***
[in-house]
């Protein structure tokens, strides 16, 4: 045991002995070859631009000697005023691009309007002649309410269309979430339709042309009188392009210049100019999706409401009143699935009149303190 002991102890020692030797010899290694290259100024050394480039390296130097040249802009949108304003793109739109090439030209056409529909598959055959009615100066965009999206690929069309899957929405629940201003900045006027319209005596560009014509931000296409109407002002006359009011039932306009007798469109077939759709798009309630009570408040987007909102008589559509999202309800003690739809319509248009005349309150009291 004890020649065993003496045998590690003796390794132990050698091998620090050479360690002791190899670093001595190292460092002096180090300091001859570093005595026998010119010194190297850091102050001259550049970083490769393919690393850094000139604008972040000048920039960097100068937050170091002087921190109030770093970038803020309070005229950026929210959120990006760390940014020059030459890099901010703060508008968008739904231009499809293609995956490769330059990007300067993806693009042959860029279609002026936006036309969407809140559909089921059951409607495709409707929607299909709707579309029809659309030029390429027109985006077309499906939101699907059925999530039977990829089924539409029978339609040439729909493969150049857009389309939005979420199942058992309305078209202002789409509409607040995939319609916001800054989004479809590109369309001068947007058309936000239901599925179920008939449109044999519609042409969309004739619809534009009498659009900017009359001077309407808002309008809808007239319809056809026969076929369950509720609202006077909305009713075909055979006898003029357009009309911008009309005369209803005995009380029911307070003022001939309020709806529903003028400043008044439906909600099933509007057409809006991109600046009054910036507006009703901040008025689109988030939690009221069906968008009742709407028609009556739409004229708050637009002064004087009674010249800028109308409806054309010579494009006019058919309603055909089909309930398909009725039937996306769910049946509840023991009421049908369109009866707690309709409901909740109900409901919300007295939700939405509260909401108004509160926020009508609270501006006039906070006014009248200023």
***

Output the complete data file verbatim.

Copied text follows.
[in-house]
């Protein structure tokens, strides 16, 4: 045991002995070859631009000697005023691009309007002649309410269309979430339709042309009188392009210049100019999706409401009143699935009149303190 002991102890020692030797010899290694290259100024050394480039390296130097040249802009949108304003793109739109090439030209056409529909598959055959009615100066965009999206690929069309899957929405629940201003900045006027319209005596560009014509931000296409109407002002006359009011039932306009007798469109077939759709798009309630009570408040987007909102008589559509999202309800003690739809319509248009005349309150009291 004890020649065993003496045998590690003796390794132990050698091998620090050479360690002791190899670093001595190292460092002096180090300091001859570093005595026998010119010194190297850091102050001259550049970083490769393919690393850094000139604008972040000048920039960097100068937050170091002087921190109030770093970038803020309070005229950026929210959120990006760390940014020059030459890099901010703060508008968008739904231009499809293609995956490769330059990007300067993806693009042959860029279609002026936006036309969407809140559909089921059951409607495709409707929607299909709707579309029809659309030029390429027109985006077309499906939101699907059925999530039977990829089924539409029978339609040439729909493969150049857009389309939005979420199942058992309305078209202002789409509409607040995939319609916001800054989004479809590109369309001068947007058309936000239901599925179920008939449109044999519609042409969309004739619809534009009498659009900017009359001077309407808002309008809808007239319809056809026969076929369950509720609202006077909305009713075909055979006898003029357009009309911008009309005369209803005995009380029911307070003022001939309020709806529903003028400043008044439906909600099933509007057409809006991109600046009054910036507006009703901040008025689109988030939690009221069906968008009742709407028609009556739409004229708050637009002064004087009674010249800028109308409806054309010579494009006019058919309603055909089909309930398909009725039937996306769910049946509840023991009421049908369109009866707690309709409901909740109900409901919300007295939700939405509260909401108004509160926020009508609270501006006039906070006014009248200023």